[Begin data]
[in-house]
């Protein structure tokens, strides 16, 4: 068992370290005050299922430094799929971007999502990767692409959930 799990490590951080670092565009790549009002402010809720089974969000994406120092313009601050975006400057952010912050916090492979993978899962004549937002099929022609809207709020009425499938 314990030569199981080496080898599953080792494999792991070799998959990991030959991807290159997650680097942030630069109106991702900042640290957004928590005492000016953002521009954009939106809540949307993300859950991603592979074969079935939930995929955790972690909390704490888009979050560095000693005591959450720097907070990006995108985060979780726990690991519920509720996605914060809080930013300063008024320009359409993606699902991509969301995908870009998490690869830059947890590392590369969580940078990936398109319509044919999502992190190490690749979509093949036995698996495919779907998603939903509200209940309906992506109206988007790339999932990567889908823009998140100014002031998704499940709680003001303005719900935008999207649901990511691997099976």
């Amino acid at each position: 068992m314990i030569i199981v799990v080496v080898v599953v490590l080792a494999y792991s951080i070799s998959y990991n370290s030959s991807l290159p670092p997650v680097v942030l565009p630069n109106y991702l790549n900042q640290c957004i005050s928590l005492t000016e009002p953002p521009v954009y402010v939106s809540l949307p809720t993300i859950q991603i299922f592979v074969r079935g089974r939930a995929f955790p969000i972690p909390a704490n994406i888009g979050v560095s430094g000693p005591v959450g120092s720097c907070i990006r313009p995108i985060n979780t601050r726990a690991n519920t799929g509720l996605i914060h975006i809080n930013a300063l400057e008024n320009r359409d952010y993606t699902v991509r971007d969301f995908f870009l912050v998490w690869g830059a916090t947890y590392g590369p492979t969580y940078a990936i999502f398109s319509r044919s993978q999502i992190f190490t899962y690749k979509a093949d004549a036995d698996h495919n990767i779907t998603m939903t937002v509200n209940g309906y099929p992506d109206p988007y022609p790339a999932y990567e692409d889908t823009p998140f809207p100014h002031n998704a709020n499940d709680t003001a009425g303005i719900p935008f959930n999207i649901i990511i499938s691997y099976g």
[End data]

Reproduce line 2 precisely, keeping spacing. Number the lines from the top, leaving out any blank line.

């Protein structure tokens, strides 16, 4: 068992370290005050299922430094799929971007999502990767692409959930 799990490590951080670092565009790549009002402010809720089974969000994406120092313009601050975006400057952010912050916090492979993978899962004549937002099929022609809207709020009425499938 314990030569199981080496080898599953080792494999792991070799998959990991030959991807290159997650680097942030630069109106991702900042640290957004928590005492000016953002521009954009939106809540949307993300859950991603592979074969079935939930995929955790972690909390704490888009979050560095000693005591959450720097907070990006995108985060979780726990690991519920509720996605914060809080930013300063008024320009359409993606699902991509969301995908870009998490690869830059947890590392590369969580940078990936398109319509044919999502992190190490690749979509093949036995698996495919779907998603939903509200209940309906992506109206988007790339999932990567889908823009998140100014002031998704499940709680003001303005719900935008999207649901990511691997099976």